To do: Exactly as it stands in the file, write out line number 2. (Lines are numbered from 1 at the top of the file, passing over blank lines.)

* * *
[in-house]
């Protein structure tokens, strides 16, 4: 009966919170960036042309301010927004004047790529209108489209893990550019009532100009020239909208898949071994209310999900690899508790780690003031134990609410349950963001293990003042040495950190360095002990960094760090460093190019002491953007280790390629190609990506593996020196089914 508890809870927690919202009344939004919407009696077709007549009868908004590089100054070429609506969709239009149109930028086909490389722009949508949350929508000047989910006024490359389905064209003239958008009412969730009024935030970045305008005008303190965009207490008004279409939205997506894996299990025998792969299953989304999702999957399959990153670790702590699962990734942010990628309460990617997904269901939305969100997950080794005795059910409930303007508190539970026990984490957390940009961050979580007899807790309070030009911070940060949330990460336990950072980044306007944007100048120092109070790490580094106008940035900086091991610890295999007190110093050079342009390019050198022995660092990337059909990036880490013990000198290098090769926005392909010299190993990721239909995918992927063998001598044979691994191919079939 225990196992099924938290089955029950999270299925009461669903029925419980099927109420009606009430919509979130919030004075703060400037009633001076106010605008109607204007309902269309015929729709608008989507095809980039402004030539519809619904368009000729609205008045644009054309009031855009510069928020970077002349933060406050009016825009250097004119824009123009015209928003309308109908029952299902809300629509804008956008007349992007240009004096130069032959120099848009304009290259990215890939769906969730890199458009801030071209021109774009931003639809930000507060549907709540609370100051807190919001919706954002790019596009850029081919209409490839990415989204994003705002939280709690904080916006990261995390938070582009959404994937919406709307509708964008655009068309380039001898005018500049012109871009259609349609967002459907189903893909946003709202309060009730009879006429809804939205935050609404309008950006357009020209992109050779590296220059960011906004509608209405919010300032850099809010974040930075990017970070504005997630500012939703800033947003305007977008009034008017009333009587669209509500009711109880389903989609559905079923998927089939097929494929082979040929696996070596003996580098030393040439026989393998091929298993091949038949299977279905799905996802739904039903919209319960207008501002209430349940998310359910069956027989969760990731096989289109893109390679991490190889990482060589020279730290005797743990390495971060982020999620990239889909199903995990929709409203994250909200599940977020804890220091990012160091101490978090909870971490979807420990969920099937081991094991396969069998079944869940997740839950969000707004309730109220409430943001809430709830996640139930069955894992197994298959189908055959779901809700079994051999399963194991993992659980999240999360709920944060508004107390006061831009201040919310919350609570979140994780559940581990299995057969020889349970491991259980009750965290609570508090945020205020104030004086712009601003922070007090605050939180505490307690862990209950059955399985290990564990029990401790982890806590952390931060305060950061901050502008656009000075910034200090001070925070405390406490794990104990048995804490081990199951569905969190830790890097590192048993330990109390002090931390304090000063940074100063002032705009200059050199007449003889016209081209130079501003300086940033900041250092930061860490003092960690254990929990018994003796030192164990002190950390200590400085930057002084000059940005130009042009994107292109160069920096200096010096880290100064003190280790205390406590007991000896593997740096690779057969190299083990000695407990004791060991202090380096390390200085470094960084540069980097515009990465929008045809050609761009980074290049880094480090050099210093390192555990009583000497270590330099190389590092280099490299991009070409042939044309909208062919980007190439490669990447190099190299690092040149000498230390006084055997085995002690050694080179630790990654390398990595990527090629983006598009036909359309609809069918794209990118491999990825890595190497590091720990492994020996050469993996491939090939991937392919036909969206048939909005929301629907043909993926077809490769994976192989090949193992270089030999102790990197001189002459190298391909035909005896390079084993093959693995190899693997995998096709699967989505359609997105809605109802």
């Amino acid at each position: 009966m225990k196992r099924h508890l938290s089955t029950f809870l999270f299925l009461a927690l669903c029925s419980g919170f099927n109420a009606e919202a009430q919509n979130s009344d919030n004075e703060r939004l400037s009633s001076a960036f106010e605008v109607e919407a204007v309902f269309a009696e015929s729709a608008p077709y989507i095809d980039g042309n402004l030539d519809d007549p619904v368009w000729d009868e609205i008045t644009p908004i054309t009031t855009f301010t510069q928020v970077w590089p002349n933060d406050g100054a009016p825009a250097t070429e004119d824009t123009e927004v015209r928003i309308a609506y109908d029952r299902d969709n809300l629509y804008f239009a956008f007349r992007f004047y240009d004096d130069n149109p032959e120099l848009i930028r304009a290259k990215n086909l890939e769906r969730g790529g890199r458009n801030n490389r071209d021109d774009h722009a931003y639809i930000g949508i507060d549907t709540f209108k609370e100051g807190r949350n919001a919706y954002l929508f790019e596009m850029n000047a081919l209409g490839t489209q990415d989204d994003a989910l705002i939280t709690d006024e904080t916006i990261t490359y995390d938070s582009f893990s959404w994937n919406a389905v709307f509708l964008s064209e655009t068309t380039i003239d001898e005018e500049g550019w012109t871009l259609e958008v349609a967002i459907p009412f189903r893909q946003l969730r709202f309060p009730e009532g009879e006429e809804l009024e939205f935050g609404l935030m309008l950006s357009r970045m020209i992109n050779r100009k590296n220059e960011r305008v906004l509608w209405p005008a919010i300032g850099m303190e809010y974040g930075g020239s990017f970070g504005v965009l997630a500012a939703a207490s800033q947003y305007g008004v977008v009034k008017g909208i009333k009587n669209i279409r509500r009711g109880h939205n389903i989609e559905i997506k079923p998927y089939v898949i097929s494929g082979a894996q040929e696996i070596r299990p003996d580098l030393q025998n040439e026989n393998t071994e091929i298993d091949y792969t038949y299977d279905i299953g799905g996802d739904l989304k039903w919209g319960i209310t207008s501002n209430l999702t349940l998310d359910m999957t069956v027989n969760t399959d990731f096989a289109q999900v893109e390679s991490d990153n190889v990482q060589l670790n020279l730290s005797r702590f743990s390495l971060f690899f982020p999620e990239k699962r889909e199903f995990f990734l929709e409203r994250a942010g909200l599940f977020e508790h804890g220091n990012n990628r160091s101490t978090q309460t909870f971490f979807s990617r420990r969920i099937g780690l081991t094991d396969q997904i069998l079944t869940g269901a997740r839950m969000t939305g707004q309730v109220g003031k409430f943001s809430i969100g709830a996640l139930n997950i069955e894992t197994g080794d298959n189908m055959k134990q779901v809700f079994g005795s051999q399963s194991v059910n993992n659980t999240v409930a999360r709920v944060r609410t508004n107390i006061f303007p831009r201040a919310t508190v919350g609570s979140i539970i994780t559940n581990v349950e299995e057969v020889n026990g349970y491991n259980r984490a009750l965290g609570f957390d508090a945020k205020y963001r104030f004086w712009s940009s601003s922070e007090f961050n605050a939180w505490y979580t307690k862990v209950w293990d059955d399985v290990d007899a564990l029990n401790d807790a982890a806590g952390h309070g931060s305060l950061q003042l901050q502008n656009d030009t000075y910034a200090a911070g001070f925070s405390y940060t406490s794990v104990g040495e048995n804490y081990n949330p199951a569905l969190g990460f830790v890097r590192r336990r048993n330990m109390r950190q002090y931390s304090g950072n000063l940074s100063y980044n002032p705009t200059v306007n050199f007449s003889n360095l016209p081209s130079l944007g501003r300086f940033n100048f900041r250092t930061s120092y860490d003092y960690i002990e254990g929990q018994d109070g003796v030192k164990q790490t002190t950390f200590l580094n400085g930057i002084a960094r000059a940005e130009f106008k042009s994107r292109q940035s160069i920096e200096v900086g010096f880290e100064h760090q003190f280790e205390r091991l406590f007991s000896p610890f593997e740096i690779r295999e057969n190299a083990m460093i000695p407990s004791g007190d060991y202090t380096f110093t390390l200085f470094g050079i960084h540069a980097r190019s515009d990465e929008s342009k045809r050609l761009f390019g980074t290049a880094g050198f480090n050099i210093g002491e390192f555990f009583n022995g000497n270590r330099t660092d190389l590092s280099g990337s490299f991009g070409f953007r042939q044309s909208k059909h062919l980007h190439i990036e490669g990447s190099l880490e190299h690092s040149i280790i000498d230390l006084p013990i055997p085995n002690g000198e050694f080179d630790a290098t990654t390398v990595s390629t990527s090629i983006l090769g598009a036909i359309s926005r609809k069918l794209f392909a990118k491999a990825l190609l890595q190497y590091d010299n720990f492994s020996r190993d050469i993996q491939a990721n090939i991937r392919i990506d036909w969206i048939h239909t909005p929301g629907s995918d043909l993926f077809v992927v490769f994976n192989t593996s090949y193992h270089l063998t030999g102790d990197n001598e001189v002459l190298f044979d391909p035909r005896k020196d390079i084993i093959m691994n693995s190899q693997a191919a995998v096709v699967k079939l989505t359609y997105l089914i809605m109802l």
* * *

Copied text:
């Protein structure tokens, strides 16, 4: 009966919170960036042309301010927004004047790529209108489209893990550019009532100009020239909208898949071994209310999900690899508790780690003031134990609410349950963001293990003042040495950190360095002990960094760090460093190019002491953007280790390629190609990506593996020196089914 508890809870927690919202009344939004919407009696077709007549009868908004590089100054070429609506969709239009149109930028086909490389722009949508949350929508000047989910006024490359389905064209003239958008009412969730009024935030970045305008005008303190965009207490008004279409939205997506894996299990025998792969299953989304999702999957399959990153670790702590699962990734942010990628309460990617997904269901939305969100997950080794005795059910409930303007508190539970026990984490957390940009961050979580007899807790309070030009911070940060949330990460336990950072980044306007944007100048120092109070790490580094106008940035900086091991610890295999007190110093050079342009390019050198022995660092990337059909990036880490013990000198290098090769926005392909010299190993990721239909995918992927063998001598044979691994191919079939 225990196992099924938290089955029950999270299925009461669903029925419980099927109420009606009430919509979130919030004075703060400037009633001076106010605008109607204007309902269309015929729709608008989507095809980039402004030539519809619904368009000729609205008045644009054309009031855009510069928020970077002349933060406050009016825009250097004119824009123009015209928003309308109908029952299902809300629509804008956008007349992007240009004096130069032959120099848009304009290259990215890939769906969730890199458009801030071209021109774009931003639809930000507060549907709540609370100051807190919001919706954002790019596009850029081919209409490839990415989204994003705002939280709690904080916006990261995390938070582009959404994937919406709307509708964008655009068309380039001898005018500049012109871009259609349609967002459907189903893909946003709202309060009730009879006429809804939205935050609404309008950006357009020209992109050779590296220059960011906004509608209405919010300032850099809010974040930075990017970070504005997630500012939703800033947003305007977008009034008017009333009587669209509500009711109880389903989609559905079923998927089939097929494929082979040929696996070596003996580098030393040439026989393998091929298993091949038949299977279905799905996802739904039903919209319960207008501002209430349940998310359910069956027989969760990731096989289109893109390679991490190889990482060589020279730290005797743990390495971060982020999620990239889909199903995990929709409203994250909200599940977020804890220091990012160091101490978090909870971490979807420990969920099937081991094991396969069998079944869940997740839950969000707004309730109220409430943001809430709830996640139930069955894992197994298959189908055959779901809700079994051999399963194991993992659980999240999360709920944060508004107390006061831009201040919310919350609570979140994780559940581990299995057969020889349970491991259980009750965290609570508090945020205020104030004086712009601003922070007090605050939180505490307690862990209950059955399985290990564990029990401790982890806590952390931060305060950061901050502008656009000075910034200090001070925070405390406490794990104990048995804490081990199951569905969190830790890097590192048993330990109390002090931390304090000063940074100063002032705009200059050199007449003889016209081209130079501003300086940033900041250092930061860490003092960690254990929990018994003796030192164990002190950390200590400085930057002084000059940005130009042009994107292109160069920096200096010096880290100064003190280790205390406590007991000896593997740096690779057969190299083990000695407990004791060991202090380096390390200085470094960084540069980097515009990465929008045809050609761009980074290049880094480090050099210093390192555990009583000497270590330099190389590092280099490299991009070409042939044309909208062919980007190439490669990447190099190299690092040149000498230390006084055997085995002690050694080179630790990654390398990595990527090629983006598009036909359309609809069918794209990118491999990825890595190497590091720990492994020996050469993996491939090939991937392919036909969206048939909005929301629907043909993926077809490769994976192989090949193992270089030999102790990197001189002459190298391909035909005896390079084993093959693995190899693997995998096709699967989505359609997105809605109802």